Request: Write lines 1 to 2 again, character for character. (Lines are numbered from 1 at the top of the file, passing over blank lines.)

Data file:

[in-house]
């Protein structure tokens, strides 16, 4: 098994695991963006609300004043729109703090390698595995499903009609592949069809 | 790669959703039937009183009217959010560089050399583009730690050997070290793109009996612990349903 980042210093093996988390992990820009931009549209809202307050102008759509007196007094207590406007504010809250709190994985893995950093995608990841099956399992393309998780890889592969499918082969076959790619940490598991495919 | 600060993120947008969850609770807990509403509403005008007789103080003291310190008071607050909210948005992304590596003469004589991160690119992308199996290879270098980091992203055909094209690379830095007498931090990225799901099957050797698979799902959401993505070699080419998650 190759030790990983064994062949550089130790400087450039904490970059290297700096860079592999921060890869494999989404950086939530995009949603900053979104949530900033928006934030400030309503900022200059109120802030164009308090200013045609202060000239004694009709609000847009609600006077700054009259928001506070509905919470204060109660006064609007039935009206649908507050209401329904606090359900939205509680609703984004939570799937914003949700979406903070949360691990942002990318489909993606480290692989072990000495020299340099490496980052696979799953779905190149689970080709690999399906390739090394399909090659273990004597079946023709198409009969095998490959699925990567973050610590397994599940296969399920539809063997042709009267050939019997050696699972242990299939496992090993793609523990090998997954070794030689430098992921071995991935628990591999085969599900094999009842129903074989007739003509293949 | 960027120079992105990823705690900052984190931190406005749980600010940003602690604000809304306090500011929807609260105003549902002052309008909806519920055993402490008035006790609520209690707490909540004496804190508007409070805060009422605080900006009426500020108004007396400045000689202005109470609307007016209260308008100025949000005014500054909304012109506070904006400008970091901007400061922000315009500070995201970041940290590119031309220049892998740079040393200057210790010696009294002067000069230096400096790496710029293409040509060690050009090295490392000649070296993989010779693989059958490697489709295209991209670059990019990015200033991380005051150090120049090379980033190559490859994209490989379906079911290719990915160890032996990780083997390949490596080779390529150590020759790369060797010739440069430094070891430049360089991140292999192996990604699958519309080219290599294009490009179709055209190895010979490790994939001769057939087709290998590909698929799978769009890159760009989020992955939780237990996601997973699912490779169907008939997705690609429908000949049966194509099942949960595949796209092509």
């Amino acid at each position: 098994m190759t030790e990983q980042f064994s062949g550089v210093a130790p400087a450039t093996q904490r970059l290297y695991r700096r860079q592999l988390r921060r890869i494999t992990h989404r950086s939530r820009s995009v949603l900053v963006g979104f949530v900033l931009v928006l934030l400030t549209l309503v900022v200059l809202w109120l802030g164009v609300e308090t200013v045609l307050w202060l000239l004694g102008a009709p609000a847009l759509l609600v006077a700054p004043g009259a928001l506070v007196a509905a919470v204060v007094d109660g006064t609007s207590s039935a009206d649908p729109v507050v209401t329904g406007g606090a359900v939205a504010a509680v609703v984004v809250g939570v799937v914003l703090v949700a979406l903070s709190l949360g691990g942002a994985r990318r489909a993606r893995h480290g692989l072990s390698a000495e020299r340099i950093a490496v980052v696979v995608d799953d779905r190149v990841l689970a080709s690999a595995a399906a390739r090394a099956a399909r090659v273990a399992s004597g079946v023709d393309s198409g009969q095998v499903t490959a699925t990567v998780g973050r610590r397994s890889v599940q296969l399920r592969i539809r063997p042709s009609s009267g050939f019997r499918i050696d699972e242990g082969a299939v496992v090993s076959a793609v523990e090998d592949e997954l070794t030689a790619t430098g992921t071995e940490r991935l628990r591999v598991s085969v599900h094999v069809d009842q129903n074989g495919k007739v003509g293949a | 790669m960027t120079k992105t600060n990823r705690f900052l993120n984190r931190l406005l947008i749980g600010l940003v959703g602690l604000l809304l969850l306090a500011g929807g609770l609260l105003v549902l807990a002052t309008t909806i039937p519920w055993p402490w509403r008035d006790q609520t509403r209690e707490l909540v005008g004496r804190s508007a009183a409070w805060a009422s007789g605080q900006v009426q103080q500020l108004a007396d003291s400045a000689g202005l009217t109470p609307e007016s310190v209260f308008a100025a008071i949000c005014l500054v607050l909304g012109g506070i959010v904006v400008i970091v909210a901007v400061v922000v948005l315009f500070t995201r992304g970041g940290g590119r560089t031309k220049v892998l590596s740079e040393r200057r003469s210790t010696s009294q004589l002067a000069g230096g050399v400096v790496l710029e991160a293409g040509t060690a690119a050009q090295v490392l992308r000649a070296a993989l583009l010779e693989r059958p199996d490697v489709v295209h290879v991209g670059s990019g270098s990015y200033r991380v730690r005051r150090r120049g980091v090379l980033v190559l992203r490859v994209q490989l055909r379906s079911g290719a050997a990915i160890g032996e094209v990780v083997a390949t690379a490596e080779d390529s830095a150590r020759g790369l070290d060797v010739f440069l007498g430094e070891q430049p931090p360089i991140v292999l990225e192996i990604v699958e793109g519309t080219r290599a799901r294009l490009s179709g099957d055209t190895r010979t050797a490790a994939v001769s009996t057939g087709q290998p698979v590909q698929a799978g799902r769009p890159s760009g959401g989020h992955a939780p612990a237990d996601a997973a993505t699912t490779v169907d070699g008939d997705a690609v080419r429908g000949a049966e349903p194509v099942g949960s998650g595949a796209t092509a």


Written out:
[in-house]
């Protein structure tokens, strides 16, 4: 098994695991963006609300004043729109703090390698595995499903009609592949069809 | 790669959703039937009183009217959010560089050399583009730690050997070290793109009996612990349903 980042210093093996988390992990820009931009549209809202307050102008759509007196007094207590406007504010809250709190994985893995950093995608990841099956399992393309998780890889592969499918082969076959790619940490598991495919 | 600060993120947008969850609770807990509403509403005008007789103080003291310190008071607050909210948005992304590596003469004589991160690119992308199996290879270098980091992203055909094209690379830095007498931090990225799901099957050797698979799902959401993505070699080419998650 190759030790990983064994062949550089130790400087450039904490970059290297700096860079592999921060890869494999989404950086939530995009949603900053979104949530900033928006934030400030309503900022200059109120802030164009308090200013045609202060000239004694009709609000847009609600006077700054009259928001506070509905919470204060109660006064609007039935009206649908507050209401329904606090359900939205509680609703984004939570799937914003949700979406903070949360691990942002990318489909993606480290692989072990000495020299340099490496980052696979799953779905190149689970080709690999399906390739090394399909090659273990004597079946023709198409009969095998490959699925990567973050610590397994599940296969399920539809063997042709009267050939019997050696699972242990299939496992090993793609523990090998997954070794030689430098992921071995991935628990591999085969599900094999009842129903074989007739003509293949 | 960027120079992105990823705690900052984190931190406005749980600010940003602690604000809304306090500011929807609260105003549902002052309008909806519920055993402490008035006790609520209690707490909540004496804190508007409070805060009422605080900006009426500020108004007396400045000689202005109470609307007016209260308008100025949000005014500054909304012109506070904006400008970091901007400061922000315009500070995201970041940290590119031309220049892998740079040393200057210790010696009294002067000069230096400096790496710029293409040509060690050009090295490392000649070296993989010779693989059958490697489709295209991209670059990019990015200033991380005051150090120049090379980033190559490859994209490989379906079911290719990915160890032996990780083997390949490596080779390529150590020759790369060797010739440069430094070891430049360089991140292999192996990604699958519309080219290599294009490009179709055209190895010979490790994939001769057939087709290998590909698929799978769009890159760009989020992955939780237990996601997973699912490779169907008939997705690609429908000949049966194509099942949960595949796209092509």